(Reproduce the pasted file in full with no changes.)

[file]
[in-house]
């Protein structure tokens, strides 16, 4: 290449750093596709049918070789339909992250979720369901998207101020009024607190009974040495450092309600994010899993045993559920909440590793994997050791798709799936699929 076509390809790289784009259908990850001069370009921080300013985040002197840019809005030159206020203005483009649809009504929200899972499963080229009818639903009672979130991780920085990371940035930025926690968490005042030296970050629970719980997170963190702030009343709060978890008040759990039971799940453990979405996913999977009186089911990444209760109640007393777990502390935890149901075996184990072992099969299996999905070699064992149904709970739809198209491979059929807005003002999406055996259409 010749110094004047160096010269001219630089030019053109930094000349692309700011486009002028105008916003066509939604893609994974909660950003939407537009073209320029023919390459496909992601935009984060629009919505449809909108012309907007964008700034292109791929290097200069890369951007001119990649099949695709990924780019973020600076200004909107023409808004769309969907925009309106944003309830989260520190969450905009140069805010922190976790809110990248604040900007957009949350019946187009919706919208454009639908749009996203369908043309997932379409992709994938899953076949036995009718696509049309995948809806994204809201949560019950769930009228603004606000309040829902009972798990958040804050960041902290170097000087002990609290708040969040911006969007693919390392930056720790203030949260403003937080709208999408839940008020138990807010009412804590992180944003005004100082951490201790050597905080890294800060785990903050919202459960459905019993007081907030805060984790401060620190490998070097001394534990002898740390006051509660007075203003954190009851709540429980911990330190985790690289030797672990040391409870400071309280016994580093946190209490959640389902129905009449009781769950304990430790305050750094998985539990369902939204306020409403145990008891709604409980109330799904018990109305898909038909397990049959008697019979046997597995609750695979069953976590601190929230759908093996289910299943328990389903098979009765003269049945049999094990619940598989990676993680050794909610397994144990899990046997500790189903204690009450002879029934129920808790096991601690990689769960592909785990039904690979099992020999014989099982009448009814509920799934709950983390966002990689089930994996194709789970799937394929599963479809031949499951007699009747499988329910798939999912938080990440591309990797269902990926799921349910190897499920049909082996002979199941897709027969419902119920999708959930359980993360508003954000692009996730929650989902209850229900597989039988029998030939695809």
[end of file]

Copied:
[in-house]
């Protein structure tokens, strides 16, 4: 290449750093596709049918070789339909992250979720369901998207101020009024607190009974040495450092309600994010899993045993559920909440590793994997050791798709799936699929 076509390809790289784009259908990850001069370009921080300013985040002197840019809005030159206020203005483009649809009504929200899972499963080229009818639903009672979130991780920085990371940035930025926690968490005042030296970050629970719980997170963190702030009343709060978890008040759990039971799940453990979405996913999977009186089911990444209760109640007393777990502390935890149901075996184990072992099969299996999905070699064992149904709970739809198209491979059929807005003002999406055996259409 010749110094004047160096010269001219630089030019053109930094000349692309700011486009002028105008916003066509939604893609994974909660950003939407537009073209320029023919390459496909992601935009984060629009919505449809909108012309907007964008700034292109791929290097200069890369951007001119990649099949695709990924780019973020600076200004909107023409808004769309969907925009309106944003309830989260520190969450905009140069805010922190976790809110990248604040900007957009949350019946187009919706919208454009639908749009996203369908043309997932379409992709994938899953076949036995009718696509049309995948809806994204809201949560019950769930009228603004606000309040829902009972798990958040804050960041902290170097000087002990609290708040969040911006969007693919390392930056720790203030949260403003937080709208999408839940008020138990807010009412804590992180944003005004100082951490201790050597905080890294800060785990903050919202459960459905019993007081907030805060984790401060620190490998070097001394534990002898740390006051509660007075203003954190009851709540429980911990330190985790690289030797672990040391409870400071309280016994580093946190209490959640389902129905009449009781769950304990430790305050750094998985539990369902939204306020409403145990008891709604409980109330799904018990109305898909038909397990049959008697019979046997597995609750695979069953976590601190929230759908093996289910299943328990389903098979009765003269049945049999094990619940598989990676993680050794909610397994144990899990046997500790189903204690009450002879029934129920808790096991601690990689769960592909785990039904690979099992020999014989099982009448009814509920799934709950983390966002990689089930994996194709789970799937394929599963479809031949499951007699009747499988329910798939999912938080990440591309990797269902990926799921349910190897499920049909082996002979199941897709027969419902119920999708959930359980993360508003954000692009996730929650989902209850229900597989039988029998030939695809």